Cowan's Reflections on Sacred Space and Sacred Visiion

Douglas Cowan at University of Waterloo and author of Cyberhendge:Modern Pagans of the Internet and co-editor of Religion Online has been interviewed by Theofantastique on his forthcoming book on myths in popular science fiction. While not primarily focused on new media he offers some interesting insights on cultural constructions of space and the sacred in a media-ted world. Check out the \interview here and his thoughts on transcendence.

Friday, September 04, 2009

Digital Faith

I spent the morning at Auckland University for a half day conference on Digital Faith. It was a good mix of discussion and interaction on practical and theoretical issues related to doing religion online (and an added plus were the fabulous scones during the tea break!) Another highlight was getting to meet the first presenter, Mark Brown of the NZ Bible Society, f2f after interacting with him for over 2 years online.

Mark spoke on the topic of Monitor Mediated Ministry: Being the Church in the Digital Space which explored his own experience in using Second Life and Facebook to do church. He argued that often offline church focuses on an invitational of trying to get people into the pews while in the online context there is a shift to an incarnational strategy that focuses on bringing faith into to where people are this case the internet.

Tim Bulkley spoke on Digital Audio and Reading the Bible Online and explored how digital and communication technology changes our engagement with text and information. He argued that digital culture changes our relationship with the Bible when it is presented in hypertext or especially new visual or oral mediums. He described his work with the PodBible project and his work developing Vernacular resources for church leaders so that new media technologies empower new methods of translation and engagement.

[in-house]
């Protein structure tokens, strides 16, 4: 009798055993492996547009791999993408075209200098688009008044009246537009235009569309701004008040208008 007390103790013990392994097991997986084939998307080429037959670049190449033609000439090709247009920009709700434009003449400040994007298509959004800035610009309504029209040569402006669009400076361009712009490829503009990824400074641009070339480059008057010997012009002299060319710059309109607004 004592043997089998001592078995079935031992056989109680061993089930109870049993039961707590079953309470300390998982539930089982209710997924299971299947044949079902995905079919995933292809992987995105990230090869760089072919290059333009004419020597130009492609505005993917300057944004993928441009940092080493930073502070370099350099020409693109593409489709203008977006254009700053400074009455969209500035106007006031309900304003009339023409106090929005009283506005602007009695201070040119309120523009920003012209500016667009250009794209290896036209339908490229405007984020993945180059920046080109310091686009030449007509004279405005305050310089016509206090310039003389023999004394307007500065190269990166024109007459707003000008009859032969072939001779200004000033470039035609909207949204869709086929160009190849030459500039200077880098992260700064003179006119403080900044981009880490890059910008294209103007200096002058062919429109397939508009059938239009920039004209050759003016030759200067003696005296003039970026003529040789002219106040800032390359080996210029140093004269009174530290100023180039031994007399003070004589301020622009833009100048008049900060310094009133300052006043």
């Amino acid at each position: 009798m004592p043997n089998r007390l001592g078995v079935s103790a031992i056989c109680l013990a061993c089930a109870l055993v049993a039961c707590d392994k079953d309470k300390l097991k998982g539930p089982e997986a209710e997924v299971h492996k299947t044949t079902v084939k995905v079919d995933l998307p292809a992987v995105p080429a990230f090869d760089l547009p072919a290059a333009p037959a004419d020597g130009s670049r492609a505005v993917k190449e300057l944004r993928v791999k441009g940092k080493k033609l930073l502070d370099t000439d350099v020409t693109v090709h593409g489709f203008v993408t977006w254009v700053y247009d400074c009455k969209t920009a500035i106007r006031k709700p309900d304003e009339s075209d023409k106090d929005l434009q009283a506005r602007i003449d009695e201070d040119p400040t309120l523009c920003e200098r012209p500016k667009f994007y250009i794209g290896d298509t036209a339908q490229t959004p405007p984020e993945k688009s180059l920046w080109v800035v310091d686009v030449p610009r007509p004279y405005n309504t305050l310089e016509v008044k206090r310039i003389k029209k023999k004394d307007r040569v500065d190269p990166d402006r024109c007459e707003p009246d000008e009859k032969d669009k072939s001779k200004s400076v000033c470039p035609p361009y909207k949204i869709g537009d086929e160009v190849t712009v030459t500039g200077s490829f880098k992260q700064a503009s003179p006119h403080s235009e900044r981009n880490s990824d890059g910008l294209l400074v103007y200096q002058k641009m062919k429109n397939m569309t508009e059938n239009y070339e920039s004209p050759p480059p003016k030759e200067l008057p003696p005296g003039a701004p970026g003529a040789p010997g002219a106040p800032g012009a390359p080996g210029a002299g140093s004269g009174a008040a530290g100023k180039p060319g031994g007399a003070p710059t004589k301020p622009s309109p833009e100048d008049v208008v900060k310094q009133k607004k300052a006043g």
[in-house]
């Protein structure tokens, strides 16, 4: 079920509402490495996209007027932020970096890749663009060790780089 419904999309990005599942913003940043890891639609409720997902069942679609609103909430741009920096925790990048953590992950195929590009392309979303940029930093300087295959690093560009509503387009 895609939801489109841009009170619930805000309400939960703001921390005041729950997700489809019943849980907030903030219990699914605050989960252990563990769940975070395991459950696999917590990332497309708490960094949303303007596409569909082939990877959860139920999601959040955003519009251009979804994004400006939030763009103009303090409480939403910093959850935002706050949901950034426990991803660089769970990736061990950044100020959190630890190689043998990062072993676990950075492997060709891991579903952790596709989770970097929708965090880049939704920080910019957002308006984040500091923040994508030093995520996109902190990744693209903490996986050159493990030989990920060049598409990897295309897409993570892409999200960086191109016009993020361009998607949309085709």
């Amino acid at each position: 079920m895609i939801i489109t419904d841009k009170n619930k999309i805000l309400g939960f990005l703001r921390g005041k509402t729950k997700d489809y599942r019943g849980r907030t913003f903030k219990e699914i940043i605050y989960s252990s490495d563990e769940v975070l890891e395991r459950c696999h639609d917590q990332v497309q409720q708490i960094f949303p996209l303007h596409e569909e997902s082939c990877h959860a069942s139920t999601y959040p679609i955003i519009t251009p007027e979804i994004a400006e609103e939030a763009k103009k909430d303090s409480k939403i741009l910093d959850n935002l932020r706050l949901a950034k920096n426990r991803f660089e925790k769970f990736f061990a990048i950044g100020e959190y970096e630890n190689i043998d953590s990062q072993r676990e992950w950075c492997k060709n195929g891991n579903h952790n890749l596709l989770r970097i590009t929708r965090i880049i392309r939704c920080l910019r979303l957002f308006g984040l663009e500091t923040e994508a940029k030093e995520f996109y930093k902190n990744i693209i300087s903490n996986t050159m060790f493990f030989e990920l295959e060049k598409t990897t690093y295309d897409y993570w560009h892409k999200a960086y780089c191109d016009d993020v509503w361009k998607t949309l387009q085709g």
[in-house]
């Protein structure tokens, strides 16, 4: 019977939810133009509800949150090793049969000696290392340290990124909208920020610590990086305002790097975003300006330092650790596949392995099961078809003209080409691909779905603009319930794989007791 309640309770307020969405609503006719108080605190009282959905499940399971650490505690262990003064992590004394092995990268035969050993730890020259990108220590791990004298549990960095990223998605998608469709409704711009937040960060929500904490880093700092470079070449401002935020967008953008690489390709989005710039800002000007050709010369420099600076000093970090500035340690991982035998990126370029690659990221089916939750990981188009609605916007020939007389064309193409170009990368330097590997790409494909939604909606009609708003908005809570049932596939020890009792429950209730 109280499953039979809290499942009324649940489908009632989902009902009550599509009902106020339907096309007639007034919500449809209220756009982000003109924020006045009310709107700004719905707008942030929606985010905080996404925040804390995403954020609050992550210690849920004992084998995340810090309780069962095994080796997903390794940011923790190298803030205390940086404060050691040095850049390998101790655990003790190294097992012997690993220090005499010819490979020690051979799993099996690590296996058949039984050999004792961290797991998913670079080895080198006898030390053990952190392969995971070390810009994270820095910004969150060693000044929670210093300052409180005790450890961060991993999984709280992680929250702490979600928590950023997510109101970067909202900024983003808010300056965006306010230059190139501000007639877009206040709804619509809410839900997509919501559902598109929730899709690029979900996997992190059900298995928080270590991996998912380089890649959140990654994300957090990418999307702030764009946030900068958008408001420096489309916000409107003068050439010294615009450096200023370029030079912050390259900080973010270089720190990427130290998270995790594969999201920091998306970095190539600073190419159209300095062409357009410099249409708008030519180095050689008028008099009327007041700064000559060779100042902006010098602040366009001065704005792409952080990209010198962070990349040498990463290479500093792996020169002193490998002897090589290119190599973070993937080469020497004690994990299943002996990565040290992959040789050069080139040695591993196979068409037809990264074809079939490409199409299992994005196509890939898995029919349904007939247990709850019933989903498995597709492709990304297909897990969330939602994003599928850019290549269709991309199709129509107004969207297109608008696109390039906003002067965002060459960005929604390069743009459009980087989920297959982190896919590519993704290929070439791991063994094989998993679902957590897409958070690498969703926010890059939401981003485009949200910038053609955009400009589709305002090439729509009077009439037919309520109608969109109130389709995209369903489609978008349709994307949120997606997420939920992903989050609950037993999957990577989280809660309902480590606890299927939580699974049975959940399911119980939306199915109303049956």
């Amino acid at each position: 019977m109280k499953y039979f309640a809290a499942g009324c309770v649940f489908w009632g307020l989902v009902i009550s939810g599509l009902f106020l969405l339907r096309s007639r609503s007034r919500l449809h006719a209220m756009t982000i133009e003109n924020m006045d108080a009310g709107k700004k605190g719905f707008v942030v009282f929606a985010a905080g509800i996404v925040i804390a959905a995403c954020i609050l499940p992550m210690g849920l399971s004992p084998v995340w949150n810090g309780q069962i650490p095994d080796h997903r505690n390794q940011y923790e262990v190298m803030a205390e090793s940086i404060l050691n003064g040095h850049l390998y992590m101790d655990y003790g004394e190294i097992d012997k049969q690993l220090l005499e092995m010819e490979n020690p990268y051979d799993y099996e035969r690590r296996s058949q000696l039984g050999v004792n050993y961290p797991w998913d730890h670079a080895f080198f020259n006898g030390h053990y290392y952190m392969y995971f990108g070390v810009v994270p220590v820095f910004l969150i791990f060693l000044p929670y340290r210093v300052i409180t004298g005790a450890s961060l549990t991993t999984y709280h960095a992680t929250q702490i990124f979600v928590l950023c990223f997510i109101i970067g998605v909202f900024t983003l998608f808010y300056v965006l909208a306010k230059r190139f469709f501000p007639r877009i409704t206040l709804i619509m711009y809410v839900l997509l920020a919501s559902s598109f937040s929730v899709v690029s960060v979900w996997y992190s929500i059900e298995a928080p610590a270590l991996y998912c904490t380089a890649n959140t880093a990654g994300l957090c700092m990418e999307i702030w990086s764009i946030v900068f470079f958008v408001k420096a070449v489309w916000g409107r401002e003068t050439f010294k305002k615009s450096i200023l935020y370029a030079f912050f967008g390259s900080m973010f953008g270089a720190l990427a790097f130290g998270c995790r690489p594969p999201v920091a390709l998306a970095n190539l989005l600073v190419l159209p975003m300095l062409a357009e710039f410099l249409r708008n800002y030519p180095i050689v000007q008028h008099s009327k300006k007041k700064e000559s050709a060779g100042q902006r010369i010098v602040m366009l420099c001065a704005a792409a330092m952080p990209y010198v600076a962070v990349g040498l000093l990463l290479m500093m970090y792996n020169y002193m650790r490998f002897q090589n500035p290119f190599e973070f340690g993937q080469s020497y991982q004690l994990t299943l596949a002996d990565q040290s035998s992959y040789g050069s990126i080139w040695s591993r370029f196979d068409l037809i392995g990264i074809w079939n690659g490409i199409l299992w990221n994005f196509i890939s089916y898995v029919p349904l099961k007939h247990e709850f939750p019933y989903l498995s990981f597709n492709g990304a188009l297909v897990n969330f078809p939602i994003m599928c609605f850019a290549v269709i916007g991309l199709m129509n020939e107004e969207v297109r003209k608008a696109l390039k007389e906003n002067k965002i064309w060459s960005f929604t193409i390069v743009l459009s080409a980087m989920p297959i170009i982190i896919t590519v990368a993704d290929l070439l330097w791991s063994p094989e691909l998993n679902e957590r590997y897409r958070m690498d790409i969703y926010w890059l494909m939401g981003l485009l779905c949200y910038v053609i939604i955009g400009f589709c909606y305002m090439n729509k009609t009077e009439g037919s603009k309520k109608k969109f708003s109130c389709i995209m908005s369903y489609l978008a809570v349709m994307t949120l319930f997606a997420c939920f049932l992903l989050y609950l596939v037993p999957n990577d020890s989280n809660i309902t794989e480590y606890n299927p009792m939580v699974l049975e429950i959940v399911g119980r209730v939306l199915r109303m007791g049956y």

Yours truly spoke about the offline implications of online religious community as the rise of online community reflects changes in larger society's conception and practice of community. I also addressed how the internet challenges traditional institutions conceptions and practices of church as it offers alternative means of spiritual engagement and connection

Stephen Garner concluded the day talking about Who do you day I am? Digital authenticity, ethics and community. He spoke about the long tradition in Christianity of tension between spiritual and physical spaces and conceptions, and how the internet can highlight these supposed Gnostic tendency as it frees users from the constraints of the body. The result is a blurred space where question of what it means to be authentic online are debated. He raised some important ethical points summed up by a quoted from Ron Cole Turner: "Technology for all its good is constantly on the edge of sin, exploitation and greed, it is after human technology beset by our weakness".

So overall it was a great way to spend a morning in Auckland!

Tuesday, September 01, 2009

Reflections on Worship 2.0

It is amazing what one will find when one Google's oneself. Today I found a link to an article from Worship Leader Magazine entitled: Worship 2.0 Leaders that features a number of pastors, online entrepreneurs and academics talking about web based approaches to Christian worship. Amongst them is an interview from yours truly.

[Note: the transcript of my interview is a bit rough with some mistakes, but for the most-part communicate my intent.]